While this elaborate scenario is not yet available, automated grocery stores are not anything surprising. Self-checkout kiosks, robot cleaners, and automated storerooms already exist.•

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I’m not on Facebook and once I stop doing this blog, I’ll quit the Twitter account associated with it. My last message will be: “I’d rather be reading than tweeting.”

Social media seems to me an unhappiness machine, mostly keeping us in touch with what we sort of know or what we used to know, distracting us from what we could actually intimately know. It’s a way of connecting people, sure, but not the best or truest way. And that downside that doesn’t even consider trolls, neo-Nazis and fake news.

We can’t go back nor should we, really, though there must be some respite. I don’t see any way we avoid being lowered gradually into the Internet of Things, a Platonovian pit, which will take the machines out of our pockets and put us in theirs, but there can be islands of retreat if we continue to utilize more tactile, lo-fi tools.

In Bill McKibben’s New York Review of Books piece on David Sax’s The Revenge of Analog, the critic writes that “the virtues of digital turn out to be the vices as well,” and who could argue? McKibben focuses mostly on the renewed interest in vinyl and paper and Polaroids, which may prove a passing interest or something more lasting, but in one passage he thinks about education, which may be the most important consideration of all when it comes to digitalization. An excerpt:

Nothing has appealed to digital zealots as much as the idea of “transforming” our education systems with all manner of gadgetry. The “ed tech” market swells constantly, as more school systems hand out iPads or virtual-reality goggles; one of the earliest noble causes of the digerati was the One Laptop Per Child global initiative, led by MIT’s Nicholas Negroponte, a Garibaldi of the Internet age. The OLPC crew raised stupendous amounts of money and created machines that could run on solar power or could be cranked by hand, and they distributed them to poor children around the developing world, but alas, according to Sax, “academic studies demonstrated no gain in academic achievement.” Last year, in fact, the OECD reported that “students who use computers very frequently at school do a lot worse in most learning outcomes.”

At the other end of the educational spectrum from African villages, the most prestigious universities on earth have been busy putting courses on the Web and building MOOCs, “massive open online courses.” Sax misses the scattered successes of these ventures, often courses in computer programming or other technical subjects that aren’t otherwise available in much of the developing world. But he’s right that many of these classes have failed to engage the students who sign up, most of whom drop out.

Even those who stay the course “perform worse, and learn less, than [their] peers who are sitting in a school listening to a teacher talking in front of a blackboard.” Why this is so is relatively easy to figure out: technologists think of teaching as a delivery system for information, one that can and should be profitably streamlined. But actual teaching isn’t about information delivery—it’s a relationship. As one Stanford professor who watched the MOOCs expensively tank puts it, “A teacher has a relationship with a group of students. It is those independent relationships that is the basis of learning. Period.”•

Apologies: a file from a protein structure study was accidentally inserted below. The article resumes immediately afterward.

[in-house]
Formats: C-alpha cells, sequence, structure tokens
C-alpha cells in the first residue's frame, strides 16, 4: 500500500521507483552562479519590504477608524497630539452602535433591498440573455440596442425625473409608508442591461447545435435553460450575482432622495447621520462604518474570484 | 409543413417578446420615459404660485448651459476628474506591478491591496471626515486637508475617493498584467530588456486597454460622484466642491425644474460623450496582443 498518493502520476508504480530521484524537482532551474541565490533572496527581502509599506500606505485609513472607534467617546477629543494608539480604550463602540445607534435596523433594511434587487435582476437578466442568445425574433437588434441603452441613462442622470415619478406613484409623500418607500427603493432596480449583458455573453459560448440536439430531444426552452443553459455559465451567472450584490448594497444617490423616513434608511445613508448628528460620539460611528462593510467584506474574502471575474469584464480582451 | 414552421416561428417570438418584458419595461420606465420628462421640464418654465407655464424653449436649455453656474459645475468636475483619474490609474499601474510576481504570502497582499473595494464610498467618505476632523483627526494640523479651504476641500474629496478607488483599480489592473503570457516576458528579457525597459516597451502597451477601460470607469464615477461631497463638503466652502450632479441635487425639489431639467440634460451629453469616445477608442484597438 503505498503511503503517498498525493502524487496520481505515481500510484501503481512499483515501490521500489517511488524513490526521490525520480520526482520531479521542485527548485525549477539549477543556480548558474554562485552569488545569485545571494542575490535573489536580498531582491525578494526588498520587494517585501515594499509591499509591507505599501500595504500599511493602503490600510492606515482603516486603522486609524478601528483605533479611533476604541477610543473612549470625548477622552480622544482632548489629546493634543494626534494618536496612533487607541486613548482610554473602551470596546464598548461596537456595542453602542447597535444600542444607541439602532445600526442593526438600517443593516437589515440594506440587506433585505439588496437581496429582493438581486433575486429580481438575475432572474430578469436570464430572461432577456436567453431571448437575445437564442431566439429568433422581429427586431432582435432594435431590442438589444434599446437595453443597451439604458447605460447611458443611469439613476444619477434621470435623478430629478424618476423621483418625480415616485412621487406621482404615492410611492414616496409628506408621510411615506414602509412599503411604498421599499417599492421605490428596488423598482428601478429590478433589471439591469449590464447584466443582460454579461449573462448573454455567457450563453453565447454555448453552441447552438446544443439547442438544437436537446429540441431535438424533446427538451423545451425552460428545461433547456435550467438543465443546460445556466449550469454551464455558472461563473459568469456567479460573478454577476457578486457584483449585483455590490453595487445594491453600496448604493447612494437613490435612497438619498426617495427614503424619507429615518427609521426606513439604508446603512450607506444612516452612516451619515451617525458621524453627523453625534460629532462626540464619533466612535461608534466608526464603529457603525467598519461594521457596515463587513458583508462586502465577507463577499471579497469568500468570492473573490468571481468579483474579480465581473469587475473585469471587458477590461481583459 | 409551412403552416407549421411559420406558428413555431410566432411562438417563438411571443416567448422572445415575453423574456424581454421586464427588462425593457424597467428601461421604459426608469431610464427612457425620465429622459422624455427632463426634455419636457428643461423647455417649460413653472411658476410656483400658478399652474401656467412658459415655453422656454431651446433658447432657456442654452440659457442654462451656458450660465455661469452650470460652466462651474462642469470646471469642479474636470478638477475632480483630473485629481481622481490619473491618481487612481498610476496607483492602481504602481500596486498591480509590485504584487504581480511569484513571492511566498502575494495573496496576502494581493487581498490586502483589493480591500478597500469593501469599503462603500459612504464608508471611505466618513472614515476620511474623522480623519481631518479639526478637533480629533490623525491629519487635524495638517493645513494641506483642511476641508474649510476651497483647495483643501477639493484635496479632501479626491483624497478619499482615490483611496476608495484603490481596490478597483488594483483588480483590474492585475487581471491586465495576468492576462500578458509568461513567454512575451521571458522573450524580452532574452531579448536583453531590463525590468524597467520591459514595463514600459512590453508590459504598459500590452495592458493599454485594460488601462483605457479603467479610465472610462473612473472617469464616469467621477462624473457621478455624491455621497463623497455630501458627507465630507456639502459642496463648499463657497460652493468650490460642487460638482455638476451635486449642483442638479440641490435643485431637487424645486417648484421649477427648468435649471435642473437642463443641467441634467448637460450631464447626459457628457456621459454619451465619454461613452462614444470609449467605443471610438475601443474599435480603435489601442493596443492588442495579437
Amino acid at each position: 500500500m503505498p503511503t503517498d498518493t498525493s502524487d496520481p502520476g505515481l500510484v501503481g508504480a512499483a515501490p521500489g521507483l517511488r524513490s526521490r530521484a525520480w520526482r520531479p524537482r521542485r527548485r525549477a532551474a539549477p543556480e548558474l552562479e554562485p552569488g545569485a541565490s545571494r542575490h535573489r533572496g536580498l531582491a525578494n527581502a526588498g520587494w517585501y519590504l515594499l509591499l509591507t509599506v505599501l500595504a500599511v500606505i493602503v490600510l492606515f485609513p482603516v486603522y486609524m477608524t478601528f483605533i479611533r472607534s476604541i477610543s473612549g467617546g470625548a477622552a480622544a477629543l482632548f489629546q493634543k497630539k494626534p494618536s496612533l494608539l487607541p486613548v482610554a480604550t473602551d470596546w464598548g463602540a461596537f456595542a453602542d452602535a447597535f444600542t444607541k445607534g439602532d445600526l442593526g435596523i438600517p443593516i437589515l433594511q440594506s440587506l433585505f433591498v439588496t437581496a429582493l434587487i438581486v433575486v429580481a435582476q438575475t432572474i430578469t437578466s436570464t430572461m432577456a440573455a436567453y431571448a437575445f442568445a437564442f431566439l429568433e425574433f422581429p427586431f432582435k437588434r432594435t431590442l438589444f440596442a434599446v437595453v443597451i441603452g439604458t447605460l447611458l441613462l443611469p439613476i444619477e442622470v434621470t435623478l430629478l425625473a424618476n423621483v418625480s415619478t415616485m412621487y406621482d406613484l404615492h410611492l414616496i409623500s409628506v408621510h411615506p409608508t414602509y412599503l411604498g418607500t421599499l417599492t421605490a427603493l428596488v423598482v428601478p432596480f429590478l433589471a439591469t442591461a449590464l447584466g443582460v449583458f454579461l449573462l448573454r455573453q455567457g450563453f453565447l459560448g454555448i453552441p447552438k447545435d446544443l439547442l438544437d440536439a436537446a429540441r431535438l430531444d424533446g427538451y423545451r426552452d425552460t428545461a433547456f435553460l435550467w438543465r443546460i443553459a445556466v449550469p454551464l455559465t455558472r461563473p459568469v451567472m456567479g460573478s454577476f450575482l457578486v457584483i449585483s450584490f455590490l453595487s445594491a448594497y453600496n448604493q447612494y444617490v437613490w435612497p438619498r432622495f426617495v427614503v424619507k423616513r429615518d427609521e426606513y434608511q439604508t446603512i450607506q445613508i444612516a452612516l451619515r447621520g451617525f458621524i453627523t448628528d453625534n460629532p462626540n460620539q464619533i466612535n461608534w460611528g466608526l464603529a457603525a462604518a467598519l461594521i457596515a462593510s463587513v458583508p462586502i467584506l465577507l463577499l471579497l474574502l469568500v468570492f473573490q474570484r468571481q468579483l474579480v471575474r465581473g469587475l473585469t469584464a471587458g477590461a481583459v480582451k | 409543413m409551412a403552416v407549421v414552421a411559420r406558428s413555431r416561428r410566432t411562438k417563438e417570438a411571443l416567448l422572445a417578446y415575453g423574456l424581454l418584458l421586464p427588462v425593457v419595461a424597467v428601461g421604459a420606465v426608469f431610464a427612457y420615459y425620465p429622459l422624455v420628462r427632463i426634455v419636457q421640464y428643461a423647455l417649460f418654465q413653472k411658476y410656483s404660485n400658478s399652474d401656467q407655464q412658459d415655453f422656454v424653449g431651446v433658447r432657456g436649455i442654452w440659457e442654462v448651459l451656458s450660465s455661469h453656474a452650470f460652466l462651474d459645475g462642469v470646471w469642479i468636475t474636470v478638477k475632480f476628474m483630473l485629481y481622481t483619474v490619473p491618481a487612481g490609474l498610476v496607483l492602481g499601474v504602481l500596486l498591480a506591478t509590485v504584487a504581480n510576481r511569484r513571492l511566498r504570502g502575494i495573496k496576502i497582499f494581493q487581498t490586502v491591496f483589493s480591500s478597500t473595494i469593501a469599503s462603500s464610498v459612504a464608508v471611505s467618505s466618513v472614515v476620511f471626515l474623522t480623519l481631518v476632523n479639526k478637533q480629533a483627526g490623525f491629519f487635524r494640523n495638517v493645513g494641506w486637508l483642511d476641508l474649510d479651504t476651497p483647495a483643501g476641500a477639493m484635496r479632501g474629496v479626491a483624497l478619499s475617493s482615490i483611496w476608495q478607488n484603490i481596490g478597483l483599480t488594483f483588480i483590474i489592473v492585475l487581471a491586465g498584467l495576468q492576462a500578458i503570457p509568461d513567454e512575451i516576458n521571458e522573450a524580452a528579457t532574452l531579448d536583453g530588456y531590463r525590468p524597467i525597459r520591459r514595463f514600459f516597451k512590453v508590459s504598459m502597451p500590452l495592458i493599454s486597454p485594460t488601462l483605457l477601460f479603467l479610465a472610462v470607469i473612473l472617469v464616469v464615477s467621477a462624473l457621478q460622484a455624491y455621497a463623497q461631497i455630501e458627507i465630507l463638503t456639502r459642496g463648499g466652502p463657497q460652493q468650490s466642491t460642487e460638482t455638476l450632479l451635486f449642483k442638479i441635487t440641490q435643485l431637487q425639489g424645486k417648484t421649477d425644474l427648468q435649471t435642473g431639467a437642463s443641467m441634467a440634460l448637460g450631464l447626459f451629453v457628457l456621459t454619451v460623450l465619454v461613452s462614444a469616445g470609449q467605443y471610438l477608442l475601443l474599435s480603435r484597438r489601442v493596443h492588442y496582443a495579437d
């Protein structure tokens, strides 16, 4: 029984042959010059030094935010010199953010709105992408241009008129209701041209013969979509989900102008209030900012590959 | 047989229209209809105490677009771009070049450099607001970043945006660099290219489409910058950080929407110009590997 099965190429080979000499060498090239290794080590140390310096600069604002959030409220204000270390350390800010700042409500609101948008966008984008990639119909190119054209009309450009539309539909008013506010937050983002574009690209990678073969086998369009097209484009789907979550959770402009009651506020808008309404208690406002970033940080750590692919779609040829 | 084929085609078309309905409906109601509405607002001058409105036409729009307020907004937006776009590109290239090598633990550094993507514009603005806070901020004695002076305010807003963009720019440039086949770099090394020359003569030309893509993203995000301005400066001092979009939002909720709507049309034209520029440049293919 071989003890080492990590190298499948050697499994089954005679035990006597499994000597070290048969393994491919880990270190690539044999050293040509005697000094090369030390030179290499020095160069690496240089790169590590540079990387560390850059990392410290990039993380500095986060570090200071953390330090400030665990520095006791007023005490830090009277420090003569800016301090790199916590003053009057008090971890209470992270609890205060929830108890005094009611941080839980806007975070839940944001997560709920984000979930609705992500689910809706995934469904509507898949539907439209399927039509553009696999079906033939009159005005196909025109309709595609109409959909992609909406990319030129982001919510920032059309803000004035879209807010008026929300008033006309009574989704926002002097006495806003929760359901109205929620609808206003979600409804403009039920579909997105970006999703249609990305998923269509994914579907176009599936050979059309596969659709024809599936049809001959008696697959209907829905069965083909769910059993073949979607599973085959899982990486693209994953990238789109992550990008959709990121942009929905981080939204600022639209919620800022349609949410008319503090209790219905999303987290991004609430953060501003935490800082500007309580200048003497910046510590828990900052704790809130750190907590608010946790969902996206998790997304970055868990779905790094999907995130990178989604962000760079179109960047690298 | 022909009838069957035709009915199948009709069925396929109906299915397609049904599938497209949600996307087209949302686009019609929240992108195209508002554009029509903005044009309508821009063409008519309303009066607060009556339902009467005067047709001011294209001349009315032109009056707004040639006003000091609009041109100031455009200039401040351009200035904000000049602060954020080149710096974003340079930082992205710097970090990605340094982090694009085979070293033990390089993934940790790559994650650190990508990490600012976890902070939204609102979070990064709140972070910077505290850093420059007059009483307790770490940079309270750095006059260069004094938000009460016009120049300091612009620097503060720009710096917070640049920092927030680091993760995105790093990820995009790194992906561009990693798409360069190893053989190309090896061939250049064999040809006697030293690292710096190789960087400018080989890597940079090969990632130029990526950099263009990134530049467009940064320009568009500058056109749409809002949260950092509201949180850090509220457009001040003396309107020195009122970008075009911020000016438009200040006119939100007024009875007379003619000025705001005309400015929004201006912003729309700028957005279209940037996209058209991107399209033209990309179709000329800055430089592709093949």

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Along with biotechnology, alternative energy and supercomputers, robotics is another sector America needs to win in a race with our fellow global power China.

Just wrote about the new Administration’s apparent obliviousness to the role robots currently play in manufacturing, a capacity which will only grow exponentially in the near future. While an obtuse policy of punitive tariffs might unintentionally jump-start domestic investment in robots, such a large-scale shift might work better if it was done via cohesive plan.

If U.S. investment in industrial robotics ends up producing more new jobs than expected, that’s great. If it leaves us without enough work for citizens, we really need to initiate a National Service program that would offer Americans living, stable wages in exchange for restoring and revitalizing our infrastructure and environment. As Holger Stark writes in Spiegel: “Today’s America is simultaneously the country of the iPhone and the country of potholes.” Fixing the latter would mean more could afford to enjoy the former.

In an excellent New York Times column, Farhad Manjoo advocates for the U.S. government to marshal a move toward developing automated machines, warning of the repercussions if we don’t. “Today, we buy a lot of stuff made in China by Chinese people,” he writes. “Tomorrow, we’ll buy stuff made in America — by Chinese robots.” The opening:

Factories play a central role in President Trump’s parade of American horrors. In his telling, globalization has left our factories “shuttered,” “rusted-out” and “scattered like tombstones across the landscape of our nation.”